Polidano, K, Chew-Graham, C, Farmer, A and Saunders, B (2020) Access to psychological support for young people following stoma surgery: Exploring patients’ and clinicians’ perspectives. Qualitative Health Research, 31 (3). pp. 535-549. ISSN 1049-7323

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Psychological problems are common among people with inflammatory bowel disease (IBD) following stoma surgery. However, the ways in which stoma-related psychological needs are identified and addressed in healthcare settings remain unexplored. In this study, we investigated the perspectives of young people with a stoma and healthcare professionals about access to psychological support. Semi-structured interviews were conducted with young people with an IBD stoma (18-29 years) (n=13) and healthcare professionals (n=15), including colorectal surgeons, gastroenterologists, specialist nurses in IBD and stoma care, and general practitioners in England. Data collection and analysis were informed by constructivist grounded theory. Three analytic categories were developed: ‘initiating support-seeking’, ‘affirming psychological needs’, and ‘mobilizing psychological support’, which capture young peoples’ trajectory to accessing psychological support. Based on the findings, we highlight the need for both patients and healthcare professionals to assign greater priority to the identification of psychological symptoms post-stoma surgery. More effective care pathways, which include responsive psychological services, would enhance access to psychological support for young people with a stoma.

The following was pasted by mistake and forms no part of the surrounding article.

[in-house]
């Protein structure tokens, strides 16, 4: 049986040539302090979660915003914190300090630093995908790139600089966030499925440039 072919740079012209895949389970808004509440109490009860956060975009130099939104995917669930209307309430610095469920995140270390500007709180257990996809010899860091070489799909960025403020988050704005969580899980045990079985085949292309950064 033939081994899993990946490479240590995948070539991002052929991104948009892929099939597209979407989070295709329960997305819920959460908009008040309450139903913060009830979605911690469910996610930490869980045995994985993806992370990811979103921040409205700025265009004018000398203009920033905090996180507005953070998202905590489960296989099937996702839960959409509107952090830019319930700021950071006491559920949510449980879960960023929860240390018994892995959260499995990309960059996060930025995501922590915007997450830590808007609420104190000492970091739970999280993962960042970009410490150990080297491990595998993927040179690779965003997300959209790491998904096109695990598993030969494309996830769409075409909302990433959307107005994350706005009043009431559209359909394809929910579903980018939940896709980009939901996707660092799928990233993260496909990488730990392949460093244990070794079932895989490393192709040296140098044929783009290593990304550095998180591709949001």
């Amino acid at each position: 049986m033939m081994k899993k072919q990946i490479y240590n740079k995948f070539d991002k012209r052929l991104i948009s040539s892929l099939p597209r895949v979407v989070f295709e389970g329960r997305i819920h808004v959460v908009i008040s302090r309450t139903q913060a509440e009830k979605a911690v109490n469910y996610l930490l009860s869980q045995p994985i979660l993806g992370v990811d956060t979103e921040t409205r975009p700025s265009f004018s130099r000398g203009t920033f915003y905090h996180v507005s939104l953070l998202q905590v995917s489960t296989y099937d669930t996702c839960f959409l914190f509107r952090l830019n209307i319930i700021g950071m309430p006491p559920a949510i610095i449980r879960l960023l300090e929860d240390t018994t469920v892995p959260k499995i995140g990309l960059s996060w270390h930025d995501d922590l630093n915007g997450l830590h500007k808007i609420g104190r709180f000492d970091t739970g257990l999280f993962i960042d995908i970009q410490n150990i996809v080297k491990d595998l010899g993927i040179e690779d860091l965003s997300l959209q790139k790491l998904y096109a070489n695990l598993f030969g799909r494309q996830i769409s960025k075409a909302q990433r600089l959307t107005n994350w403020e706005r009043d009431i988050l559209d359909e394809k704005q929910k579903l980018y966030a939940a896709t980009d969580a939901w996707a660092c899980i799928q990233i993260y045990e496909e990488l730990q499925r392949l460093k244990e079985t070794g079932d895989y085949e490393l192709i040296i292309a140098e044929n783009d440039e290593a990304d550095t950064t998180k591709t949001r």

Item Type: Article
Additional Information: The final published version (version of record) is available online via Sage Publications at http://doi.org/10.1177/1049732320972338 - please refer to any applicable terms of use of the publisher.
Uncontrolled Keywords: stoma surgery, access to psychological support, chronic illness, qualitative, constructivist grounded theory, United Kingdom
Subjects: B Philosophy. Psychology. Religion > BF Psychology
R Medicine > R Medicine (General)
Divisions: Faculty of Medicine and Health Sciences > School of Medicine
Depositing User: Symplectic
Date Deposited: 22 Oct 2020 13:17
Last Modified: 16 Mar 2021 15:50
URI: https://eprints.keele.ac.uk/id/eprint/8822

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